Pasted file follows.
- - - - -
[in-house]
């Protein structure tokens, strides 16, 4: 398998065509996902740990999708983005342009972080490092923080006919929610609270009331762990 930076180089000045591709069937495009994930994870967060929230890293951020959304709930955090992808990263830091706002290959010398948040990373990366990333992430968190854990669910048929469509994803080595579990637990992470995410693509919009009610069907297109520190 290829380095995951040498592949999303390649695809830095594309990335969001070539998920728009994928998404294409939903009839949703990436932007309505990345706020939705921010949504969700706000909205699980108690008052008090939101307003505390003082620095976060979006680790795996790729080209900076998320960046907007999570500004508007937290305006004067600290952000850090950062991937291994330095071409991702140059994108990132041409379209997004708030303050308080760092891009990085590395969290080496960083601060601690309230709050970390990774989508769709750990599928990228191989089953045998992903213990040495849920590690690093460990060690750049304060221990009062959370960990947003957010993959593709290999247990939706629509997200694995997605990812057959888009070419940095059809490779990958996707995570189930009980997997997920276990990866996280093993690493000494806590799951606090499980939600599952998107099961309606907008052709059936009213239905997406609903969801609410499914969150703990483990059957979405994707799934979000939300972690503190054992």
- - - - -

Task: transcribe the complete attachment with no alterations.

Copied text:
[in-house]
């Protein structure tokens, strides 16, 4: 398998065509996902740990999708983005342009972080490092923080006919929610609270009331762990 930076180089000045591709069937495009994930994870967060929230890293951020959304709930955090992808990263830091706002290959010398948040990373990366990333992430968190854990669910048929469509994803080595579990637990992470995410693509919009009610069907297109520190 290829380095995951040498592949999303390649695809830095594309990335969001070539998920728009994928998404294409939903009839949703990436932007309505990345706020939705921010949504969700706000909205699980108690008052008090939101307003505390003082620095976060979006680790795996790729080209900076998320960046907007999570500004508007937290305006004067600290952000850090950062991937291994330095071409991702140059994108990132041409379209997004708030303050308080760092891009990085590395969290080496960083601060601690309230709050970390990774989508769709750990599928990228191989089953045998992903213990040495849920590690690093460990060690750049304060221990009062959370960990947003957010993959593709290999247990939706629509997200694995997605990812057959888009070419940095059809490779990958996707995570189930009980997997997920276990990866996280093993690493000494806590799951606090499980939600599952998107099961309606907008052709059936009213239905997406609903969801609410499914969150703990483990059957979405994707799934979000939300972690503190054992």